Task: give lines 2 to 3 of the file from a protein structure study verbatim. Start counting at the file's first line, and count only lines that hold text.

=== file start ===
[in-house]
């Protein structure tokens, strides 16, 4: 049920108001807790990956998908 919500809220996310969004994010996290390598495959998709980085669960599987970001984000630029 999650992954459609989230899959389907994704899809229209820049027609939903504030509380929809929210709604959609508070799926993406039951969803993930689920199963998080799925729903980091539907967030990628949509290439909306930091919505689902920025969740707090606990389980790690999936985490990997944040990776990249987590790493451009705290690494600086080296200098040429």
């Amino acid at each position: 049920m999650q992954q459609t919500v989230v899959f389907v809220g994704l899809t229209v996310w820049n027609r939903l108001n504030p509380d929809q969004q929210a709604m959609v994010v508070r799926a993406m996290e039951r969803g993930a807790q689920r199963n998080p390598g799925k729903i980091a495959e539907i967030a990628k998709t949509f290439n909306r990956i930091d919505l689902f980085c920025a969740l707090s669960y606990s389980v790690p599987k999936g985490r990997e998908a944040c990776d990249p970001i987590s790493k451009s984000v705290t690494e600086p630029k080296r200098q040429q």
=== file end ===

């Protein structure tokens, strides 16, 4: 049920108001807790990956998908 919500809220996310969004994010996290390598495959998709980085669960599987970001984000630029 999650992954459609989230899959389907994704899809229209820049027609939903504030509380929809929210709604959609508070799926993406039951969803993930689920199963998080799925729903980091539907967030990628949509290439909306930091919505689902920025969740707090606990389980790690999936985490990997944040990776990249987590790493451009705290690494600086080296200098040429």
């Amino acid at each position: 049920m999650q992954q459609t919500v989230v899959f389907v809220g994704l899809t229209v996310w820049n027609r939903l108001n504030p509380d929809q969004q929210a709604m959609v994010v508070r799926a993406m996290e039951r969803g993930a807790q689920r199963n998080p390598g799925k729903i980091a495959e539907i967030a990628k998709t949509f290439n909306r990956i930091d919505l689902f980085c920025a969740l707090s669960y606990s389980v790690p599987k999936g985490r990997e998908a944040c990776d990249p970001i987590s790493k451009s984000v705290t690494e600086p630029k080296r200098q040429q």